Since then, security has dramatically improved, but militants retain the ability to carry out major attacks.

Major urban centers such as Lahore, Pakistan’s second largest city and the provincial capital of its wealthiest province, Punjab, are not immune.

An attack in the city in March last year left nine people dead, while a major blast targeting Christians celebrating Easter in a park in 2016 killed more than 70 people.

Critics have long argued the military and government crackdown has not addressed the root causes of extremism in Pakistan, where hardline Muslim groups often target religious minorities.

The Data Darbar complex contains the shrine of Saint Syed Ali bin Osman Al-Hajvery, popularly known as Data Ganj Bakhsh. Originally from Afghanistan, he was one of the most popular Sufi preachers on the subcontinent.

Tens of thousands of pilgrims visit the shrine each spring to mark his death anniversary, while it is also crowded weekly with worshippers listening to qawwali, a traditional form of Islamic devotional music.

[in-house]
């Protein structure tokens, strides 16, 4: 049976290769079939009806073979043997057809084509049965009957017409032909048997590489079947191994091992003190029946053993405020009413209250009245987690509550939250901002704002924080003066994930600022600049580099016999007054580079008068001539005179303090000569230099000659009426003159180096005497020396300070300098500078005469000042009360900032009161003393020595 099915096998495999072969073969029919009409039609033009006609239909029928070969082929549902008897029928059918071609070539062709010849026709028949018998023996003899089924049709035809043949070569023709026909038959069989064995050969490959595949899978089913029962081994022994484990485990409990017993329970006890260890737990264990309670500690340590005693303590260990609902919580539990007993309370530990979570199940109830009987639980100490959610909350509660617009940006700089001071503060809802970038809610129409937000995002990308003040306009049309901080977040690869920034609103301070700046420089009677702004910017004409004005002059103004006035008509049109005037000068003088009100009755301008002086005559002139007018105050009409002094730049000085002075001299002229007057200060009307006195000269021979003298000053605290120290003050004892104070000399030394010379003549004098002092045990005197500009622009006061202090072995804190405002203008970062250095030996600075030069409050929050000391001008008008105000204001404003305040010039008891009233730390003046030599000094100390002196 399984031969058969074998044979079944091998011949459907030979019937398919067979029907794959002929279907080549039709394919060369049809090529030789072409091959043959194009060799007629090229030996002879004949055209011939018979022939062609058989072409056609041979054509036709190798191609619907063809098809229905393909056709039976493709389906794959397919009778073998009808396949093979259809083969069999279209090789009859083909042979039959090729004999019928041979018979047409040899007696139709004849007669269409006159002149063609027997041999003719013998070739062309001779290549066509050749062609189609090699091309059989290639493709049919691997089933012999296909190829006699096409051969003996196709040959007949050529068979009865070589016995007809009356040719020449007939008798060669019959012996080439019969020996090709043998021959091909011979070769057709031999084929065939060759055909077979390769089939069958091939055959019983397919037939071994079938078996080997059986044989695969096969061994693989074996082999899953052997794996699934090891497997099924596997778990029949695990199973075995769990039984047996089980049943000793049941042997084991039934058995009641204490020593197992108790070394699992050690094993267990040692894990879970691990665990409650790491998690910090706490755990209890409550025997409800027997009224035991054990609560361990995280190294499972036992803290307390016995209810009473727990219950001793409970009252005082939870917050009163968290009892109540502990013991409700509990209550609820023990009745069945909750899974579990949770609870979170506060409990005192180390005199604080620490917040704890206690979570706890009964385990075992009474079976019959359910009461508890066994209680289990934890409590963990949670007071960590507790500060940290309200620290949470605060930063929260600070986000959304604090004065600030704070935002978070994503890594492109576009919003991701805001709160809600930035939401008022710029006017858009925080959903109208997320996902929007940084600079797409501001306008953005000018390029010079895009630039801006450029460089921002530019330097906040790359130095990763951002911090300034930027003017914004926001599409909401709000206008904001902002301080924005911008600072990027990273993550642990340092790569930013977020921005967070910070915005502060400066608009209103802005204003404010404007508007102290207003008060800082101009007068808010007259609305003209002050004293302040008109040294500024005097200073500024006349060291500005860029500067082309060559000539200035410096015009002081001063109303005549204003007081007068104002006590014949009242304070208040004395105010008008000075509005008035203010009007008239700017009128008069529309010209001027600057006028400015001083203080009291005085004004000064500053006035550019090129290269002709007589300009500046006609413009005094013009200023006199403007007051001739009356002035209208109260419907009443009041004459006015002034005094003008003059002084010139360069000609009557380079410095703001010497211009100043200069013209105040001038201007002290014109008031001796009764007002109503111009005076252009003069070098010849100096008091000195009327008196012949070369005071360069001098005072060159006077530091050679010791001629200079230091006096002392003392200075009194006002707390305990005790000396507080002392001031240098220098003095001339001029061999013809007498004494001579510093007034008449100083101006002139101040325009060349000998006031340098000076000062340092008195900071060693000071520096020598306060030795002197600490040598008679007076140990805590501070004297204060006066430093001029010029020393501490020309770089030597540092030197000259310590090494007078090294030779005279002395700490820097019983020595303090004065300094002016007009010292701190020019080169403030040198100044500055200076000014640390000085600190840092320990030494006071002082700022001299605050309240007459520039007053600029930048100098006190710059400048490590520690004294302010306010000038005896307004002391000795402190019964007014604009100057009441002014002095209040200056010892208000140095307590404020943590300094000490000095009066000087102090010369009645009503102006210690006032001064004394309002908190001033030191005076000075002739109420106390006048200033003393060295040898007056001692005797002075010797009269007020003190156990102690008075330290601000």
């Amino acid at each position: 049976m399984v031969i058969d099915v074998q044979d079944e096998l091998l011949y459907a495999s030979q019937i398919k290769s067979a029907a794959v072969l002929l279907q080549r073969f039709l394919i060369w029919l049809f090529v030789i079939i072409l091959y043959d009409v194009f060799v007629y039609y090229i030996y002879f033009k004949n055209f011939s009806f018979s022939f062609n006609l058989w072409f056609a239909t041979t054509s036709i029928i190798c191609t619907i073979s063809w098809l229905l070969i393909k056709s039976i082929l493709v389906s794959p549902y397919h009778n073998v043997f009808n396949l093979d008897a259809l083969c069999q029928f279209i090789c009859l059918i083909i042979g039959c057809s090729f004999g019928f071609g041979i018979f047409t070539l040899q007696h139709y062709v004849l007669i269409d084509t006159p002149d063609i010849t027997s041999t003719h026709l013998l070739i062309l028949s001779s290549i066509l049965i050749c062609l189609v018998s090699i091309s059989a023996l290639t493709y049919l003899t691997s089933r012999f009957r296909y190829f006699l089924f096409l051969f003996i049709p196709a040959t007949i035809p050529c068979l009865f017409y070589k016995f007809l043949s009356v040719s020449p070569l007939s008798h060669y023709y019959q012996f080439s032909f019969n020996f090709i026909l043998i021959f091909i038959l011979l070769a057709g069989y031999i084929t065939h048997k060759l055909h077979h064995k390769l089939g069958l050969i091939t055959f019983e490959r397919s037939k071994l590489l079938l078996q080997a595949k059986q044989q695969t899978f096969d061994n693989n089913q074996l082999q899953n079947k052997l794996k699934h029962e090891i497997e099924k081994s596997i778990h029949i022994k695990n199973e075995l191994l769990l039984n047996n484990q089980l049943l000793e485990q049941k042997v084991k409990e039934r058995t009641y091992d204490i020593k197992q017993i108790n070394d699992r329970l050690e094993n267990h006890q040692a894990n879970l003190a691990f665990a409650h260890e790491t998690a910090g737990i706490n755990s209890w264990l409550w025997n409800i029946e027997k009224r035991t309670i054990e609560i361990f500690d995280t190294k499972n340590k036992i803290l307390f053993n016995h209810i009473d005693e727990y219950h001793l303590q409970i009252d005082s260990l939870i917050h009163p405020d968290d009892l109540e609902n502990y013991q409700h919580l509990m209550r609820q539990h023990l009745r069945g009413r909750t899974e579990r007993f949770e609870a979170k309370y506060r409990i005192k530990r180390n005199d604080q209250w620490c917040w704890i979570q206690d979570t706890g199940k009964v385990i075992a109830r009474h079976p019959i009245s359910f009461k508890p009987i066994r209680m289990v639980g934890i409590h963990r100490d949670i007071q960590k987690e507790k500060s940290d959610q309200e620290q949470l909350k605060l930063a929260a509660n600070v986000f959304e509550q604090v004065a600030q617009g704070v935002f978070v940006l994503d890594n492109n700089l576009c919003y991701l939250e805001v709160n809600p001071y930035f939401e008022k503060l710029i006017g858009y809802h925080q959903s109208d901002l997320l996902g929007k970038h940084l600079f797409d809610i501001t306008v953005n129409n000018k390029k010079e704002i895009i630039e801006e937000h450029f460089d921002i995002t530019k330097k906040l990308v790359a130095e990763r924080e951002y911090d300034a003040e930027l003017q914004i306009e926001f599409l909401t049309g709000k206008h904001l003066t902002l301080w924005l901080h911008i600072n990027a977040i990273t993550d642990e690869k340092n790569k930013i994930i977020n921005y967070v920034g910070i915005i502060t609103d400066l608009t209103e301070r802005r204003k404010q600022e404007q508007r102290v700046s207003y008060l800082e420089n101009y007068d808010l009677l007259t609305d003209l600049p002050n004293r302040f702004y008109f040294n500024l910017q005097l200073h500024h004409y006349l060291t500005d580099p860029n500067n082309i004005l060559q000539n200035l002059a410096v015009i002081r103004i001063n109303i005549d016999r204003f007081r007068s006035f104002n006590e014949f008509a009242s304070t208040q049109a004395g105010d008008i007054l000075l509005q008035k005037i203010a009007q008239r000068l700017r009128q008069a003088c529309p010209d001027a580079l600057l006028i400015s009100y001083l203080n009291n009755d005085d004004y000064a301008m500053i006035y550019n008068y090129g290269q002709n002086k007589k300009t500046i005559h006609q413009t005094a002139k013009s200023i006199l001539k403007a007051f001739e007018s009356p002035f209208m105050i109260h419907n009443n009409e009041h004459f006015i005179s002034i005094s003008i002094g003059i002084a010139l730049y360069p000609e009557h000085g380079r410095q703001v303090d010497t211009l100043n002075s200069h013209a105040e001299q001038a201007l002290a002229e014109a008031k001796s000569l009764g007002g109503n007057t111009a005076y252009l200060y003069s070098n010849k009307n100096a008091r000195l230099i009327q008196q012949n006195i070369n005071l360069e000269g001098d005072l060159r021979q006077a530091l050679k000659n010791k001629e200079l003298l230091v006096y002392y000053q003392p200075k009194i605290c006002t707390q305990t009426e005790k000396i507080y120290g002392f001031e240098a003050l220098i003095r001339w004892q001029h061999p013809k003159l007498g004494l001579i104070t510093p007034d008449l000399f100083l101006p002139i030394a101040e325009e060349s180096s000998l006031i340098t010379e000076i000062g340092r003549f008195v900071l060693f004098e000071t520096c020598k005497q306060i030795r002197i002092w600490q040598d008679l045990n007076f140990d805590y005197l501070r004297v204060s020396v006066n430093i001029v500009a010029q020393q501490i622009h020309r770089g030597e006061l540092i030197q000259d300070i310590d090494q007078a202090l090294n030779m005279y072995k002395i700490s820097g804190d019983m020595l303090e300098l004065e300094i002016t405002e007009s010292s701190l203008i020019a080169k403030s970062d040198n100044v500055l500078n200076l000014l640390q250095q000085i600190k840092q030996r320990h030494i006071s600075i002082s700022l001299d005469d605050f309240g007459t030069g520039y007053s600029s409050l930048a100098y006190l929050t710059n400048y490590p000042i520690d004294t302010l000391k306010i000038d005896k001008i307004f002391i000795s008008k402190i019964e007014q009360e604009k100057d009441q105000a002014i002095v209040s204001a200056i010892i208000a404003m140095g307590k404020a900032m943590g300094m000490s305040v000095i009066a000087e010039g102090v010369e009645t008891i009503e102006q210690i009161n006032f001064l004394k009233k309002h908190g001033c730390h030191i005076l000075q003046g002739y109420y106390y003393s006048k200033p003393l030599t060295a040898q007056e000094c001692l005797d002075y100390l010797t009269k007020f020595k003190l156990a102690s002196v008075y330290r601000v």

AFP

At Least 37 Killed As Suicide Attacker Hits Kabul School

Afghan volunteers carry an injured youth on a stretcher to a hospital following a suicide attack in Kabul on August 15, 2018. PHOTO: AFP

 

At least 37 people, the majority of them students, were killed when a suicide blast ripped through a school in a Shiite area of Kabul on Wednesday, officials said, the latest assault on Afghanistan’s war-weary capital.

Around a dozen, ambulances rushed to the Mawoud education centre in the western part of the city, where students and relatives described pulling bloodied victims from the rubble of a classroom that had been crowded with teenagers preparing to go to university.

“At around 4 pm this afternoon, a suicide attacker who had strapped explosives to his body detonated himself inside the Mawoud education centre,” police spokesman Hashmat Stanikzai said.

“In the explosion 37 people were killed, more than 40 injured,” he said, adding that the “absolute majority” of them had been students.

He warned the toll could rise. Other officials have put it at as high as 48 people killed, with scores more injured.

It was not clear how many students were at the centre at the time of the attack.

One witness, another student named Ali Ahmad, said as many as 100 students may have been inside when the bomber struck, but officials have not yet confirmed the figure.

“My brother has been injured, possibly killed, because he wasn’t breathing when I took his bloodied body out of the bloody, burning classroom,” one man, who gave his name as Assadullah, said.